Philip Guo (Phil Guo, Philip J. Guo, Philip Jia Guo, pgbovine)

Passive Pair Programming

Passive pair programming is like pair programming except that the helper works independently on their own computer but is willing to be interrupted at any time.

Pair programming occurs when two programmers sit at the same computer and work together to craft a piece of code. This practice has well-documented benefits such as higher code quality, greater hands-on learning, and improved team morale.

However, in an academic research lab, students are often working on their own independent projects, so traditional pair programming doesn't make much sense. Also, one student noted that due to disparities in experience levels, younger students might feel intimidated to work on the same computer alongside a senior colleague. They're afraid that it might feel too intense.

To address these issues, I've recently begun trying a variation that I call passive pair programming (PPP). In PPP, both parties are working on their own laptops but seated side by side at the same table. Here is the PPP protocol (PPPP):

  • The driver is the person who is working on the main project that's the focus of the PPP session. The helper sits alongside the driver on their own laptop and does mundane errands or just chills by watching online cat videos.

  • The driver mostly works alone. Even if the driver never asks the helper for anything, they already reap the benefits of PPP since somebody is sitting next to them and able to look at their screen, so they won't want to slack off as much.

  • However, the driver is allowed to interrupt the helper at any time. The helper must drop whatever they're doing and immediately help. During one of my PPP sessions, the driver had never programmed in Python before, so he occasionally asked me for the names of Python standard library functions that might do certain tasks. And I could fire off those answers quickly and then go straight back to taming my inbox.

  • Also, unless the driver explicitly requests help, the helper must remain passive and cannot jump in to offer any help. Instead, they just work on their own laptop as usual. This rule prevents the driver from feeling intimidated that the helper is scrutinizing their every move and waiting to pounce.

The main benefits of PPP are that both the driver and helper stay on task, and that the driver can get help at any time. Also, it's much easier to do than traditional PP since the helper can work on their own tasks and not just stare passively at the driver's screen the whole time. Finally, even though the helper can be interrupted at any time, they can also be productive at knocking off mundane tasks such as administrative emails. Again, the fact that they are sitting alongside a colleague makes them less prone to slacking off. Of course, the helper is welcome to slack off since their project isn't the focus of the PPP session.

PPP also has some drawbacks compared to traditional PP:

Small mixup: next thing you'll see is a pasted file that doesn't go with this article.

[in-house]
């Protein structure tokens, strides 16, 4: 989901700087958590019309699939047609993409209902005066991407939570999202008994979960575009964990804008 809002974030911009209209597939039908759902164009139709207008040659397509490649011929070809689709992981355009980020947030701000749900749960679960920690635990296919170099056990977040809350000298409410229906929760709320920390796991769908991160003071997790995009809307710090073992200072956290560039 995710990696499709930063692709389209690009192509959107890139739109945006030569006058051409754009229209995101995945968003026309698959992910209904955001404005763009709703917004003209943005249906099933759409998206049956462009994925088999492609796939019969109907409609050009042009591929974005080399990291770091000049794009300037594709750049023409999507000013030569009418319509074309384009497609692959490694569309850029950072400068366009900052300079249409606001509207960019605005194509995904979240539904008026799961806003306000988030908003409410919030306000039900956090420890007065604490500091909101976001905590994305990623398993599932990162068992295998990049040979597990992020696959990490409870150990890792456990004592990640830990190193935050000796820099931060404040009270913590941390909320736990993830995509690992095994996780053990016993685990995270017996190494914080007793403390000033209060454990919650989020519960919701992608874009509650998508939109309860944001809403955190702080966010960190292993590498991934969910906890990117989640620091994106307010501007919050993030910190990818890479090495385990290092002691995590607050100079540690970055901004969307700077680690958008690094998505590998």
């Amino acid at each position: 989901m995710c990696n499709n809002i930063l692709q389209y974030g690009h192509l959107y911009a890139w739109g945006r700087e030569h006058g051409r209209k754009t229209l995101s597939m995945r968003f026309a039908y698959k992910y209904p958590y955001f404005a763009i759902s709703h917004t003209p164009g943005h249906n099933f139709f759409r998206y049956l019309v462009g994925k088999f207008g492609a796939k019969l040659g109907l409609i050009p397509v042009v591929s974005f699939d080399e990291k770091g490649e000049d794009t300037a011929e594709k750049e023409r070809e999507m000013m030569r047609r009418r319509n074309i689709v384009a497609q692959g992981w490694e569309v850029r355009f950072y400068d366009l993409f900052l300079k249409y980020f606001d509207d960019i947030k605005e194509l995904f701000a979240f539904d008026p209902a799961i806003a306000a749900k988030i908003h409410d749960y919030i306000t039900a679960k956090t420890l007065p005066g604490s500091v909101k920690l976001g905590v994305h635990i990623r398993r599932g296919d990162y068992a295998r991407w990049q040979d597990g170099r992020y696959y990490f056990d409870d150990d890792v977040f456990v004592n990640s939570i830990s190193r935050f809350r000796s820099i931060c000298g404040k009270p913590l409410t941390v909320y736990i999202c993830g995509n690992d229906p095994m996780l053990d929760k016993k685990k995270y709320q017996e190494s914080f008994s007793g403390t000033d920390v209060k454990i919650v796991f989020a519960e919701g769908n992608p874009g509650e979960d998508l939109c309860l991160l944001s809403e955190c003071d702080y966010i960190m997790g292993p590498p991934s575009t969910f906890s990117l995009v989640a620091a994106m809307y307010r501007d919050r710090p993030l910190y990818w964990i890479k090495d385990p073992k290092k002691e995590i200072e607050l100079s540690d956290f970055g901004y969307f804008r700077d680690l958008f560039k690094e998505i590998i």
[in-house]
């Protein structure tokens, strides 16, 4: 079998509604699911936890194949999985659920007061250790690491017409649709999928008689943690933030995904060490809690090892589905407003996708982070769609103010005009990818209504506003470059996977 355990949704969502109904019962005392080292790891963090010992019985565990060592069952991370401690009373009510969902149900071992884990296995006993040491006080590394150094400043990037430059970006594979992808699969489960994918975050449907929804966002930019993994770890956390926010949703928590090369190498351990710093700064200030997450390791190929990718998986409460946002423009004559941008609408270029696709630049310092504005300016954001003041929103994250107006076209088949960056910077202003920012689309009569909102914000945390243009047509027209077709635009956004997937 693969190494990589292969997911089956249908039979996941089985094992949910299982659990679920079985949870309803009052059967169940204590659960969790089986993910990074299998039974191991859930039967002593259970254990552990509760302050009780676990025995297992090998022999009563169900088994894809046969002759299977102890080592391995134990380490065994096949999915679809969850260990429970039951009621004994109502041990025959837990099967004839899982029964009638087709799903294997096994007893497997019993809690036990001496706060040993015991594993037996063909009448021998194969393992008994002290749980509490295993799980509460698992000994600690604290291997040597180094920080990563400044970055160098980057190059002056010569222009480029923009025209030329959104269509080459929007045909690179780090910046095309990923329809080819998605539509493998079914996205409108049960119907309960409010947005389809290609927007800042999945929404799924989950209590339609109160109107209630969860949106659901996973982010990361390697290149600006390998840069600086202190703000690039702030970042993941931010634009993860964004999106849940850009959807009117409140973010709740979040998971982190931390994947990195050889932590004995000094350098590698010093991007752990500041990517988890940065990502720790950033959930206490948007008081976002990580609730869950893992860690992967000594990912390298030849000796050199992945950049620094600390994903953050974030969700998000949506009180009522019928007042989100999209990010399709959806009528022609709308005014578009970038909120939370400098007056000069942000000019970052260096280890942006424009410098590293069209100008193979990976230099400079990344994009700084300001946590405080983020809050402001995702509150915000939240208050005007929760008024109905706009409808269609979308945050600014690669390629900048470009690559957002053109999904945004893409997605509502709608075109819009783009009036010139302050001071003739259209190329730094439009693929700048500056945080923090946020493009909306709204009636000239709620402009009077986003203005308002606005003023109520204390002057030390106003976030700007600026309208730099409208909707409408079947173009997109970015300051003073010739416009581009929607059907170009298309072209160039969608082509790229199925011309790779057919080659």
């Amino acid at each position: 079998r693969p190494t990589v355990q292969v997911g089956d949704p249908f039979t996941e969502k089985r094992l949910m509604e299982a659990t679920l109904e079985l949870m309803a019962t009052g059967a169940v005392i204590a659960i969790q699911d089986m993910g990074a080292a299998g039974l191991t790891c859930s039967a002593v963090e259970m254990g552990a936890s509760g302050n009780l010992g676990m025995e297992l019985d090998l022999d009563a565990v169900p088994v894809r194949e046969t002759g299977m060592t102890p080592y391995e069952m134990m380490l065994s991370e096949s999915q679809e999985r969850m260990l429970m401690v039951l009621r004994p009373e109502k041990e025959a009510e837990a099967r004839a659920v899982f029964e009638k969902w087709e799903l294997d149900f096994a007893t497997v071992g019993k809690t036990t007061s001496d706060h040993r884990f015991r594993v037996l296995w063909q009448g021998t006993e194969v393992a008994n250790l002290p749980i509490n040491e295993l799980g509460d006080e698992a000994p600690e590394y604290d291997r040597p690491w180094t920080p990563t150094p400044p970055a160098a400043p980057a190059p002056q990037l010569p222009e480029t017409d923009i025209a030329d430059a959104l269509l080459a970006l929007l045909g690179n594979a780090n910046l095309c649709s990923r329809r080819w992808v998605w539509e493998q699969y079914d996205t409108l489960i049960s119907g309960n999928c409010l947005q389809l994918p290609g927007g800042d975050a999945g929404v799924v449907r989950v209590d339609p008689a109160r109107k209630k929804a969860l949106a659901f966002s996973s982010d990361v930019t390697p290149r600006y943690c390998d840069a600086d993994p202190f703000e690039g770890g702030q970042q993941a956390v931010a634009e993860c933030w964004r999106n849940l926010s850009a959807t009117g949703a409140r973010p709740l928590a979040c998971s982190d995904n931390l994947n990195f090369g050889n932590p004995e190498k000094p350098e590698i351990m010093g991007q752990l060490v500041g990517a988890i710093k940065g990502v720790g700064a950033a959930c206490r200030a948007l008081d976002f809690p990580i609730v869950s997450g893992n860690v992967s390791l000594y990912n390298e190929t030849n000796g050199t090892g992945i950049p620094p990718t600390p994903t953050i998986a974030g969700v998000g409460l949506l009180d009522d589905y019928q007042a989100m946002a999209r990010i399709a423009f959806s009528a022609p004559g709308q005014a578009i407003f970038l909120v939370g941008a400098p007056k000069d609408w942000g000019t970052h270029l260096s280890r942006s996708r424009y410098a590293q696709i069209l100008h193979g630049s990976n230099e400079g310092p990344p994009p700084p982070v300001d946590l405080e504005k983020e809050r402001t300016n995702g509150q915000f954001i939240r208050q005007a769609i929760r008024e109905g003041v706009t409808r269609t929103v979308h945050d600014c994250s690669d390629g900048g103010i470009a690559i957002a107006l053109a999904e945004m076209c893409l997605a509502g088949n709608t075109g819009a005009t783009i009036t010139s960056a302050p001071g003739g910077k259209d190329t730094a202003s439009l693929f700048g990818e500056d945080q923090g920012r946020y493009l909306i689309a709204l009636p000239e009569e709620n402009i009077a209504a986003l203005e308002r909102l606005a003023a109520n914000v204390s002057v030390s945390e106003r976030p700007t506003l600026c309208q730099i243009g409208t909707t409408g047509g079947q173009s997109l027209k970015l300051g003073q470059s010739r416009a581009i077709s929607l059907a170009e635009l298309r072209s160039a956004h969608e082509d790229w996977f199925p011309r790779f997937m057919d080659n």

• It doesn't provide the code quality benefits of two pairs of eyeballs simultaneously looking at the same piece of code.

  • The learning isn't nearly as immersive since both parties are on different computers.

Tentative conclusion: PPP is good for motivating the driver to stay on task, and also allows the helper to do some easy work in the background. However, it probably doesn't lead to higher-quality software. It's good for providing mentoring and motivation, but not necessarily for fostering collaborative work amongst peers.

If PPP works well, then I might replace some of my 30-minute one-on-one weekly student meetings with slightly longer PPP sessions (e.g., 60 or 90 minutes). In this way, PPP resembles a mini version of research hackathons.

Update on 2014-02-14: So far, PPP is working really well. 90 minutes of PPP feels far more productive than a 30-minute chit-chat meeting. Not only is it better for the student, but I also feel like my own time is better spent. And I have more fun watching students do research rather than just talking about doing research. A lot of serendipitous informal learning happens when we are deep in the weeds of implementation rather than just chatting at the whiteboard. I can see PPP becoming a sustainable alternative to research hackathons. (Of course, standard meetings are still necessary for discussing high-level strategy.)

I just sent the following email to all of my student collaborators to schedule weekly two-hour PPP sessions:

Like I mentioned before, think of this not as a meeting but rather as time that you would normally be at your desk working anyways, and I just hang out and watch cat videos next to you.

This works best if we just schedule a regular weekly time and stick to it; if we miss some weeks, that's okay, since it's not a planned meeting. It's just work time where you can feel free to ask me questions.
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Created: 2014-02-02
Last modified: 2014-02-02
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